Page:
I do not apprehend the bill for 20 or 25£ which you mention has been paid twice by you. The original one was drawn by Brehon for aid to Himself and others rather unknown to me.1 It was sent abroad by Ridlys Clerk but the bill never having been directed it was not presented, & it was left with J. Johnson at Nantes till renewd— Johnson is so regular a man, that I think He woud have remitted the money had the Bill ever been paid; but it shall be enquird into & properly cleard up to you.
The accot. of the Books sent to Amm. was inclosd from me to you in a letter by private hand to Amsterdam, I think the amot was abot. 9£; If such accot never reachd you, it is a proof of miscarriage of some letters; but this I could never assertain, as I do not write from the motive to procure an Ansr. I am not at present in reach of my papers or I would send another copy of the Bill of Parcells for the Books.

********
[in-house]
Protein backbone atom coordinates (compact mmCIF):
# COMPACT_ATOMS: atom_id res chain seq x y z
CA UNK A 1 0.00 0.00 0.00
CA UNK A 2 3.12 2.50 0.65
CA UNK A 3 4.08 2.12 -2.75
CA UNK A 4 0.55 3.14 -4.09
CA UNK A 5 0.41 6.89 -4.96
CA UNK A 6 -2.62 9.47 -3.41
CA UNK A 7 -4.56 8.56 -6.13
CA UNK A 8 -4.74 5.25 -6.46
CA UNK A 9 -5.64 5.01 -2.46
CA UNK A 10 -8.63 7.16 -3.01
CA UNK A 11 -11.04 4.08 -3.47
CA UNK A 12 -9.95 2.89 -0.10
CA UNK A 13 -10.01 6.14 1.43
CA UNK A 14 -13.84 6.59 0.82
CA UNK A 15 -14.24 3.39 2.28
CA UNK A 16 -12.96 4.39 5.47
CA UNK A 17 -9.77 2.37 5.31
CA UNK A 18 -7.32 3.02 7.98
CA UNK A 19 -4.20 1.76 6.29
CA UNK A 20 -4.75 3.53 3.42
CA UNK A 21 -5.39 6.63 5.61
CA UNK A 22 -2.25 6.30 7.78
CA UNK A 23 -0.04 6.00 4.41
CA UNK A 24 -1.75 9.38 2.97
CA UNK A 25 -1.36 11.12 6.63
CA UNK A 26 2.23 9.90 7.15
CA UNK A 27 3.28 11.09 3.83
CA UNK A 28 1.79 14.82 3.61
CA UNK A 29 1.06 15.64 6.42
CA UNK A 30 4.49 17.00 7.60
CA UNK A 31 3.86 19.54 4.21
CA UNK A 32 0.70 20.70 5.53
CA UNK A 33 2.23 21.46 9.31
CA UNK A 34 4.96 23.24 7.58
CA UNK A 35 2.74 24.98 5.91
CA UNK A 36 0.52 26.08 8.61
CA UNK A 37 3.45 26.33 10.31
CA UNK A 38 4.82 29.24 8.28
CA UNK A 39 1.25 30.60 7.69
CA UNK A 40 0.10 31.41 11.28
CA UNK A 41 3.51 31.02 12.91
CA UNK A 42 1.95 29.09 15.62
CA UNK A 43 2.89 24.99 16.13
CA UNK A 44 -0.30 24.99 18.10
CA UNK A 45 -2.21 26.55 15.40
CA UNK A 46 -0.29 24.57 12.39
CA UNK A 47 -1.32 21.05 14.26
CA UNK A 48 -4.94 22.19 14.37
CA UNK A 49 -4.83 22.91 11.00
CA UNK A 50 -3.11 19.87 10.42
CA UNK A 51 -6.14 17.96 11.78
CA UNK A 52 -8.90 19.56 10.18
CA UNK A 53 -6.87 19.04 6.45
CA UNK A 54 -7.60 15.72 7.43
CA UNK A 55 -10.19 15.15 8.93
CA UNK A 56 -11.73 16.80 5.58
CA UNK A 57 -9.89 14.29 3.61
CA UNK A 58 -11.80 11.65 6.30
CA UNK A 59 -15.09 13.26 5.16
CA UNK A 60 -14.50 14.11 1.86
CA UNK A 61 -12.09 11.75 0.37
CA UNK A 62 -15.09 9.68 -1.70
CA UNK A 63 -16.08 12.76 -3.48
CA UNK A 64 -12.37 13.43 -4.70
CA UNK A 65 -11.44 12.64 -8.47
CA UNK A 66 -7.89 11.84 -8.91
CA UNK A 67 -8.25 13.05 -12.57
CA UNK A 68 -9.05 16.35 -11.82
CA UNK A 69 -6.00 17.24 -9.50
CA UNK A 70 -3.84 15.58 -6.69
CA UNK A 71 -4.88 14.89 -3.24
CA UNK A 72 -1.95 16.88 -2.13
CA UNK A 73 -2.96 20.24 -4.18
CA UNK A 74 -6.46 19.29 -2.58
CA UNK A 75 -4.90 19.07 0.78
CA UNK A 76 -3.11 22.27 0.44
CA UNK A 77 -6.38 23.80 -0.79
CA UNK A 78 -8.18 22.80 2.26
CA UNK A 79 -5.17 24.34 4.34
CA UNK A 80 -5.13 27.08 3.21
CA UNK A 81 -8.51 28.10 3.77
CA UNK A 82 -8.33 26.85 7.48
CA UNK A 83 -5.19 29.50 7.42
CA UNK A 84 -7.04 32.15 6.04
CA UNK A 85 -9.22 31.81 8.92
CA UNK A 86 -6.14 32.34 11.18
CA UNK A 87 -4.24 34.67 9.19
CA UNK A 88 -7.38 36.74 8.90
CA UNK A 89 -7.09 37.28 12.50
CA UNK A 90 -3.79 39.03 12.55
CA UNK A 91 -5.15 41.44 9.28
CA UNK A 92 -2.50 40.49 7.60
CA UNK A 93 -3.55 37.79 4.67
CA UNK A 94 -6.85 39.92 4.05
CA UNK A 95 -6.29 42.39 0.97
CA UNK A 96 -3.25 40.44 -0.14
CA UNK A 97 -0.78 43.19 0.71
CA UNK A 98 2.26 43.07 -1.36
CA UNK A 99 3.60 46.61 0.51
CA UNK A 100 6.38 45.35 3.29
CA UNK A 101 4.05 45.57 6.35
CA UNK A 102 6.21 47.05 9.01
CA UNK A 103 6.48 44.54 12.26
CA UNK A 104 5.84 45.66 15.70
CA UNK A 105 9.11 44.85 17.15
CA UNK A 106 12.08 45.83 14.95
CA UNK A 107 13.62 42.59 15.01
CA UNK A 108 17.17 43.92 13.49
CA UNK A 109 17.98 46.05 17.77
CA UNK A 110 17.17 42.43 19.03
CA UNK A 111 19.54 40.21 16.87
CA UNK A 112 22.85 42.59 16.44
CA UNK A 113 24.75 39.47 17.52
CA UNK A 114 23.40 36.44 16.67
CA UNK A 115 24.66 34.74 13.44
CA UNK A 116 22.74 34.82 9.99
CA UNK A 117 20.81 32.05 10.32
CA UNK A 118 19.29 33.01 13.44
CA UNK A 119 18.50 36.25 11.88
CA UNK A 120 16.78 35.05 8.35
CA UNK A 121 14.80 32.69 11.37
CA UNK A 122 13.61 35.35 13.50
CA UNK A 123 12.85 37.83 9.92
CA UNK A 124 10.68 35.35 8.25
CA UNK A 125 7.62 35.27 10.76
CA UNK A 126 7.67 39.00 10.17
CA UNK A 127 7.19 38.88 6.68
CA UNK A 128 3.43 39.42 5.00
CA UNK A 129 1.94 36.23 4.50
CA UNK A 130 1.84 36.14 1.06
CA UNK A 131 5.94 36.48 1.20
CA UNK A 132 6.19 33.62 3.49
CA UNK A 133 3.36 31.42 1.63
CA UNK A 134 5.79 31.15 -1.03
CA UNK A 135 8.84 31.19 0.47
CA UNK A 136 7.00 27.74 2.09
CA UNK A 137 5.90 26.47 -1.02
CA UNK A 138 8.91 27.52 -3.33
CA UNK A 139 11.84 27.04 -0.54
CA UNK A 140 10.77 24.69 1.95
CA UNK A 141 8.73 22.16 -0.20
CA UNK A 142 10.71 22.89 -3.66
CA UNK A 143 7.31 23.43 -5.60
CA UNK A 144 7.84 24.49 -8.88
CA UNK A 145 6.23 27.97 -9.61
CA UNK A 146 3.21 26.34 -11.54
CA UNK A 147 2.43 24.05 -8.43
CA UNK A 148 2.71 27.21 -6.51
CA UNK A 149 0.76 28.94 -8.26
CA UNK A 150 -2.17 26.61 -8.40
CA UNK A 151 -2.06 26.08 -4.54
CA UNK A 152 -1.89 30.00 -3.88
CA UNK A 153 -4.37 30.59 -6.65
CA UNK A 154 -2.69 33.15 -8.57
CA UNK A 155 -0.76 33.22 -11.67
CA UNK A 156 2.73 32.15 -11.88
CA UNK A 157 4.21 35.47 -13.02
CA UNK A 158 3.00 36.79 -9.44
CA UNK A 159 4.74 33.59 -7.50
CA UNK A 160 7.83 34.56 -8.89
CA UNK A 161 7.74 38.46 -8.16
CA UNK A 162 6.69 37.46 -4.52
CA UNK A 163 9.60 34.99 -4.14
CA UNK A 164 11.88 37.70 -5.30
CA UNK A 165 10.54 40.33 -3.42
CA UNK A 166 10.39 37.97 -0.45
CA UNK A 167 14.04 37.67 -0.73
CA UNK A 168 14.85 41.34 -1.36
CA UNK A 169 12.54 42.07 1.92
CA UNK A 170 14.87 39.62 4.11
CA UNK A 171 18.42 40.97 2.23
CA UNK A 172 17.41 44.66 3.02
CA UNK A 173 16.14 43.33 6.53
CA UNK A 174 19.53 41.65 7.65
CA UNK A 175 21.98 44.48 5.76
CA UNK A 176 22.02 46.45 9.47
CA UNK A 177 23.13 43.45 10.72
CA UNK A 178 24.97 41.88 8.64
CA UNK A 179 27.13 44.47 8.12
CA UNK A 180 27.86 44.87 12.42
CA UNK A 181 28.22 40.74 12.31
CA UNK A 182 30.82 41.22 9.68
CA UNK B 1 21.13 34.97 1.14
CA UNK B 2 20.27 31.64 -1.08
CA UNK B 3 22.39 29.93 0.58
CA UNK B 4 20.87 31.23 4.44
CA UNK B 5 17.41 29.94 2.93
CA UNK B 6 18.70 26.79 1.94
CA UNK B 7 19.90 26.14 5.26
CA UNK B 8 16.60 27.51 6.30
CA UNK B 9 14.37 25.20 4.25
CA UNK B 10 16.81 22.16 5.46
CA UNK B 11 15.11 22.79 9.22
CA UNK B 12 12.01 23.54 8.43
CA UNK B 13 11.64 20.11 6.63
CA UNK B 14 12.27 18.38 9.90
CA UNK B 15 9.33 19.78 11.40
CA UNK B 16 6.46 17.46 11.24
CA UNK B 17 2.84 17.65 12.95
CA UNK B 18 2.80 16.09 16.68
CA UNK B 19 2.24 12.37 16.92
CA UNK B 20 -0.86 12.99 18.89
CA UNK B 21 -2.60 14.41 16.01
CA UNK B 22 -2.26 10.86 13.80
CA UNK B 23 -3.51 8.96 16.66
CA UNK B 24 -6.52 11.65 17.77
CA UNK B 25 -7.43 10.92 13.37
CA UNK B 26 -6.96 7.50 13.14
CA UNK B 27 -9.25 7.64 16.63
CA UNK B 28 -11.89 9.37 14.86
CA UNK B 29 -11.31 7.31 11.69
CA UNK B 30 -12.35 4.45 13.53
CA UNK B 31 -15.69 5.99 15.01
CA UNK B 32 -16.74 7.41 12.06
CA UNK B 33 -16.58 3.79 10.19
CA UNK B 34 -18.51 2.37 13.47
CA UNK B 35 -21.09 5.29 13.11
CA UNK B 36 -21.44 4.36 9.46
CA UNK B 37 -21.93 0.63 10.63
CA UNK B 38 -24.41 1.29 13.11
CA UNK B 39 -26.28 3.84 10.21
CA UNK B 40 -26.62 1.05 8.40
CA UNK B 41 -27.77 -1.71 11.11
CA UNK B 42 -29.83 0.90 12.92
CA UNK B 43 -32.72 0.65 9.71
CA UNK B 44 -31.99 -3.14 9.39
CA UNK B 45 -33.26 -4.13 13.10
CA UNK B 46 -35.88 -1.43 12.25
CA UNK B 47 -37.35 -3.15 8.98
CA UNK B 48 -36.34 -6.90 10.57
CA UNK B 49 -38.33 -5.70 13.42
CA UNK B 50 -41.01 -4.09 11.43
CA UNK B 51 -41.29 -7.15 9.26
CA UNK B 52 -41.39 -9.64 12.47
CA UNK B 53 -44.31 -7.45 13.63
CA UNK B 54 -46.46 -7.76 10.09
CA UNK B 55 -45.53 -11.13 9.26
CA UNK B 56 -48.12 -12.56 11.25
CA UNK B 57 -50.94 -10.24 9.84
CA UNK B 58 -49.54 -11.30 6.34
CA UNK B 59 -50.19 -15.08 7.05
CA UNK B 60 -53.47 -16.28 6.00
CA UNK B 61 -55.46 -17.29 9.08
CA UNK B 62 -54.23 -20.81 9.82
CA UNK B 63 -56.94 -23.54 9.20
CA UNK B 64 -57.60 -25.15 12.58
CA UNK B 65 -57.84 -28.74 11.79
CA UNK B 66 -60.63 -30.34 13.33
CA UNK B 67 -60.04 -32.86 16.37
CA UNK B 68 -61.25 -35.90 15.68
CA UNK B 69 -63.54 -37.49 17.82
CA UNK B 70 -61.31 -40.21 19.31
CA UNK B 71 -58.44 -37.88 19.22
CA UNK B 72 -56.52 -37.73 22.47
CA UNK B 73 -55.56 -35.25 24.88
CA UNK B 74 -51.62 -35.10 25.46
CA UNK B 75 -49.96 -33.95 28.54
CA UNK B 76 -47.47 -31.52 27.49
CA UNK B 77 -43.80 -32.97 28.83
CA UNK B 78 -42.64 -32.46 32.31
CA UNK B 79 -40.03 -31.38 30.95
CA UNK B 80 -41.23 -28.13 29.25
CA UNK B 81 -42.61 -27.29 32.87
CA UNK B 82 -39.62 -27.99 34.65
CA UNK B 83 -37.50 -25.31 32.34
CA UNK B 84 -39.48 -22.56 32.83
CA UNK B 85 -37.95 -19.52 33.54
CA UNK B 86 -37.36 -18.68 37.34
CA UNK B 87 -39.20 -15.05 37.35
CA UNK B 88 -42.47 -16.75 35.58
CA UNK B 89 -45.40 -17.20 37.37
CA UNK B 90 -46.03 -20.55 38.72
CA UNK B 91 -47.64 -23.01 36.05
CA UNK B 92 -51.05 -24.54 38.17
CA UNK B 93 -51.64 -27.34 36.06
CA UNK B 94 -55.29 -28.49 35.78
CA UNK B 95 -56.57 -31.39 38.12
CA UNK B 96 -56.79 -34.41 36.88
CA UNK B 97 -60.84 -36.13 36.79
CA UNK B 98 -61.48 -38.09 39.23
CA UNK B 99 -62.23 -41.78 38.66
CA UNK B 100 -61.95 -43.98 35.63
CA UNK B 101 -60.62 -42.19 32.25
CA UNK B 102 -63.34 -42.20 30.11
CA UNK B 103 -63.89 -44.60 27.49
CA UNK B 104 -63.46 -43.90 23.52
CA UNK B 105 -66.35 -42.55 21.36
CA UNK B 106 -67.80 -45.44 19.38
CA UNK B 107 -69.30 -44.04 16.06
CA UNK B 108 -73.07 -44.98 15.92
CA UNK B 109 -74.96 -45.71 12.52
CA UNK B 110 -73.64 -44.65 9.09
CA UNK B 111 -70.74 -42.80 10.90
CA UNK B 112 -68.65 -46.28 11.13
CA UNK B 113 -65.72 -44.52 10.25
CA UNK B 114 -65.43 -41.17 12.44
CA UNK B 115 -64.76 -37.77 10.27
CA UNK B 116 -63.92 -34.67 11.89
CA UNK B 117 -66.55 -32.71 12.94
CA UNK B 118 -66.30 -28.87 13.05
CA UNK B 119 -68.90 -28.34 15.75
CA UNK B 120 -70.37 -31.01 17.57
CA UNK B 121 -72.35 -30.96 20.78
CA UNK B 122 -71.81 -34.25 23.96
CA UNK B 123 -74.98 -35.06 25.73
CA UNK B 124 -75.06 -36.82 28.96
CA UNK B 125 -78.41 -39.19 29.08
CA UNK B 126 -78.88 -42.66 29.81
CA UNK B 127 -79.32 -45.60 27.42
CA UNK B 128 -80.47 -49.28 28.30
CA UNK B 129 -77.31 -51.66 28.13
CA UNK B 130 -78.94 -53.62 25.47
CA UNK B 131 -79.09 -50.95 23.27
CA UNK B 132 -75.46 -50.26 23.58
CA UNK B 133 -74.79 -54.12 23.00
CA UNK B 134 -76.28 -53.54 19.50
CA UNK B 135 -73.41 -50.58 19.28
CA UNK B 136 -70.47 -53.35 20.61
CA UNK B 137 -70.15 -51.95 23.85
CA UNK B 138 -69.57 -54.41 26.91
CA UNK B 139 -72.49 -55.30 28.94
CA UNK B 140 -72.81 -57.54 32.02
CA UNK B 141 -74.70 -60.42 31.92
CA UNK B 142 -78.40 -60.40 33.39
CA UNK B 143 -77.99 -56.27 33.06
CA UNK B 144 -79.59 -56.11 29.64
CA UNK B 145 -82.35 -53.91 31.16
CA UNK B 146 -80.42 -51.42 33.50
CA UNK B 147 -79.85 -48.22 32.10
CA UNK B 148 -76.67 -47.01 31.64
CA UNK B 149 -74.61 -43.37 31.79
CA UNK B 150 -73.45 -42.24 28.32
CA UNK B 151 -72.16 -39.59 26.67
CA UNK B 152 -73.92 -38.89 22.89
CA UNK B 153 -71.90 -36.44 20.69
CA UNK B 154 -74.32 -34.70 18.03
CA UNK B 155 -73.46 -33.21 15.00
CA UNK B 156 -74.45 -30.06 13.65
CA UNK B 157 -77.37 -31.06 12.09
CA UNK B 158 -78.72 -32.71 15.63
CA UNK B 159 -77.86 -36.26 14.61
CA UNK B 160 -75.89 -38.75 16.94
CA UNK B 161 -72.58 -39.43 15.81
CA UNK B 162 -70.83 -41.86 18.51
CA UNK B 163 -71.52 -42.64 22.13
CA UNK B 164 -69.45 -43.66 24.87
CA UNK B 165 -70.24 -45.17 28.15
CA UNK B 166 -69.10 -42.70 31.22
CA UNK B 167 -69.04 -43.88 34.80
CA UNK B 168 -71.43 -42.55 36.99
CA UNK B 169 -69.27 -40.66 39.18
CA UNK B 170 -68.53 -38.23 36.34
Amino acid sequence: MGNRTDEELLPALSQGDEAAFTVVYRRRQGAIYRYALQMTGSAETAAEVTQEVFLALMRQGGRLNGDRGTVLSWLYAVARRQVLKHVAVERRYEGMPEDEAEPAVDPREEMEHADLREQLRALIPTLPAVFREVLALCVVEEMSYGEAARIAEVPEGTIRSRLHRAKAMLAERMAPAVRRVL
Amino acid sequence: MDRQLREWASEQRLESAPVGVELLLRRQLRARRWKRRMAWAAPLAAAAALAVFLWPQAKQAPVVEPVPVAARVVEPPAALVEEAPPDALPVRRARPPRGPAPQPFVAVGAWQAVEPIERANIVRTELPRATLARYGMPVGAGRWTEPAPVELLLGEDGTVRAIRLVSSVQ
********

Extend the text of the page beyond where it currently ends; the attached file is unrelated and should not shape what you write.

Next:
As you mention Capt. C——ms arrival, you must eer this have seen or heard where He is, as He promisd faithfully to write & offer Himself to you. I have not heard as yet from Him which I wonder at, as He promisd to direct me where to forward the particulars of His accot in order that He might riemburse you. His friendship & desire to serve others inducd Him to exceed the limit of supply I desird a friend to give Him—That persons accot. in the lump is above fifty £s & He had twenty 27 or 28 Guins from me here indeed a little more when I include passage money Board &ca. &ca. for the five. Eight more besides the Bearer have gone the same route, & continue to press me, notwithstanding I use every means to inform them How near they are to an Exchange. These continued drains do not answer well with any present finances. I shall make out an Exact accot. against Cap C—— when my friend sends me His particulars, & riemburse myself on you for the Ballance over the fifty pounds already drawn for; He Has money in france & can repay you.
Mr. B——n got your letter very safe in a short time after I wrote you he was anxious to hear from you— He has lately wrote by an Italian Genn. whom I took the liberty to introduce to You.2